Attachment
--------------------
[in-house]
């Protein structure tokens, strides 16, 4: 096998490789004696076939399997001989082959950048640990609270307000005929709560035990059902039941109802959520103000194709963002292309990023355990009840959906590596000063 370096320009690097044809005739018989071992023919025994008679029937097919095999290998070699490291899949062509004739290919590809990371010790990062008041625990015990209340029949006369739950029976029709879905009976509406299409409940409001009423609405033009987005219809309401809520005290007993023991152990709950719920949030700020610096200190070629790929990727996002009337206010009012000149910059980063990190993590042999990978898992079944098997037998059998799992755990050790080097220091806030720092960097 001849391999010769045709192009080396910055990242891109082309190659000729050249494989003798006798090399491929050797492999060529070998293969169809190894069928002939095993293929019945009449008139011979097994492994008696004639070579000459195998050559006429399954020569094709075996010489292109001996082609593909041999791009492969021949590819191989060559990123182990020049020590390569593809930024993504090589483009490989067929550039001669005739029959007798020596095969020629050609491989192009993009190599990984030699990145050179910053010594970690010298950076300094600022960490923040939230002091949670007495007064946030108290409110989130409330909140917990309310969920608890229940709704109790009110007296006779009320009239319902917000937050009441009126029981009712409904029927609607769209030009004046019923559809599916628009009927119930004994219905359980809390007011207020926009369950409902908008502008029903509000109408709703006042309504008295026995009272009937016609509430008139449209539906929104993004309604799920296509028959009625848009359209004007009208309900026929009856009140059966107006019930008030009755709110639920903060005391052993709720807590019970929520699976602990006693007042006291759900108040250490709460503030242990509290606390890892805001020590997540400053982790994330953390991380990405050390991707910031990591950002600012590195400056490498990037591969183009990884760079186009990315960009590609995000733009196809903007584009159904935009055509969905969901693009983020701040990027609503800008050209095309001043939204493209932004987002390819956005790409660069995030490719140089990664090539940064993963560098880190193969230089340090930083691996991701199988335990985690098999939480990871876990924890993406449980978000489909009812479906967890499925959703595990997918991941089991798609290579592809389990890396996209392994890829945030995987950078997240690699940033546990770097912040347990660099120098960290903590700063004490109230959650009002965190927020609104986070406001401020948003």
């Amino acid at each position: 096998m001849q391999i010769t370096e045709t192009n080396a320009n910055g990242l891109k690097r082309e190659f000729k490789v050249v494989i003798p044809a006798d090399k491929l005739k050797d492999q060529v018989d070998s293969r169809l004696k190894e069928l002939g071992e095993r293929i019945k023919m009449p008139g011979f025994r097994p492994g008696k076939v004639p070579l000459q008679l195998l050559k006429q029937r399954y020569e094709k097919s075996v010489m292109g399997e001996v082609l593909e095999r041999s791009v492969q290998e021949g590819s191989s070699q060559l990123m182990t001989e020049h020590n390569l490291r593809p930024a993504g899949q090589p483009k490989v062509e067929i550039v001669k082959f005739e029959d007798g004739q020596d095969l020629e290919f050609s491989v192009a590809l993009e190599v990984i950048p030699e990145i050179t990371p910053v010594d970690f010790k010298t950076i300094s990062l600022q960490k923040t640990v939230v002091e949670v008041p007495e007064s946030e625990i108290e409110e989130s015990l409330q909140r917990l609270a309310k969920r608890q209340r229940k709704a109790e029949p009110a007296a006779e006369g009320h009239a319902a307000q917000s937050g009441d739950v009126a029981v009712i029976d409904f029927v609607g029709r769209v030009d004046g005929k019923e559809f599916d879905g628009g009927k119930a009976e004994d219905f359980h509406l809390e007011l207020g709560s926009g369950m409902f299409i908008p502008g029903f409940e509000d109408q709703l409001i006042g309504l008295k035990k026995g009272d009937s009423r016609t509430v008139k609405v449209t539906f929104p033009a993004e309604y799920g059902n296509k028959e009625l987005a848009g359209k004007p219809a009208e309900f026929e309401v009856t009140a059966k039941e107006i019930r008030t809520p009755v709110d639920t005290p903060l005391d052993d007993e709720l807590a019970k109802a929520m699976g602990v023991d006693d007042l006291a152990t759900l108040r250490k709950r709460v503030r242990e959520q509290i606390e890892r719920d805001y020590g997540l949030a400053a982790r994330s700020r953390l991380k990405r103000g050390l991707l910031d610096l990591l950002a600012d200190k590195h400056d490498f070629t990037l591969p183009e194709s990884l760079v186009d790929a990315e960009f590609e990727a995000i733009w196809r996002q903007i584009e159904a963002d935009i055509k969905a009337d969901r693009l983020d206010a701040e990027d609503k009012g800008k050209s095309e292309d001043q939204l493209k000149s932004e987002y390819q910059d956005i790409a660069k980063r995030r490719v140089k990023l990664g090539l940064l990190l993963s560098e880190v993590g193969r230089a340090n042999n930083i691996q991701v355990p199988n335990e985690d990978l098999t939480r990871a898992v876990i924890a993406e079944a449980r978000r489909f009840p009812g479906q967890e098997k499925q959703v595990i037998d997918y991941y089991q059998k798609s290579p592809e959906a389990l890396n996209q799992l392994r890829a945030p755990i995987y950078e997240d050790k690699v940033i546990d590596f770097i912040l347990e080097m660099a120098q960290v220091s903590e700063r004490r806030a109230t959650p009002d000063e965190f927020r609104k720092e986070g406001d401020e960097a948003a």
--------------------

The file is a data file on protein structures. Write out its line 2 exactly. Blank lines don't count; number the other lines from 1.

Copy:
């Protein structure tokens, strides 16, 4: 096998490789004696076939399997001989082959950048640990609270307000005929709560035990059902039941109802959520103000194709963002292309990023355990009840959906590596000063 370096320009690097044809005739018989071992023919025994008679029937097919095999290998070699490291899949062509004739290919590809990371010790990062008041625990015990209340029949006369739950029976029709879905009976509406299409409940409001009423609405033009987005219809309401809520005290007993023991152990709950719920949030700020610096200190070629790929990727996002009337206010009012000149910059980063990190993590042999990978898992079944098997037998059998799992755990050790080097220091806030720092960097 001849391999010769045709192009080396910055990242891109082309190659000729050249494989003798006798090399491929050797492999060529070998293969169809190894069928002939095993293929019945009449008139011979097994492994008696004639070579000459195998050559006429399954020569094709075996010489292109001996082609593909041999791009492969021949590819191989060559990123182990020049020590390569593809930024993504090589483009490989067929550039001669005739029959007798020596095969020629050609491989192009993009190599990984030699990145050179910053010594970690010298950076300094600022960490923040939230002091949670007495007064946030108290409110989130409330909140917990309310969920608890229940709704109790009110007296006779009320009239319902917000937050009441009126029981009712409904029927609607769209030009004046019923559809599916628009009927119930004994219905359980809390007011207020926009369950409902908008502008029903509000109408709703006042309504008295026995009272009937016609509430008139449209539906929104993004309604799920296509028959009625848009359209004007009208309900026929009856009140059966107006019930008030009755709110639920903060005391052993709720807590019970929520699976602990006693007042006291759900108040250490709460503030242990509290606390890892805001020590997540400053982790994330953390991380990405050390991707910031990591950002600012590195400056490498990037591969183009990884760079186009990315960009590609995000733009196809903007584009159904935009055509969905969901693009983020701040990027609503800008050209095309001043939204493209932004987002390819956005790409660069995030490719140089990664090539940064993963560098880190193969230089340090930083691996991701199988335990985690098999939480990871876990924890993406449980978000489909009812479906967890499925959703595990997918991941089991798609290579592809389990890396996209392994890829945030995987950078997240690699940033546990770097912040347990660099120098960290903590700063004490109230959650009002965190927020609104986070406001401020948003």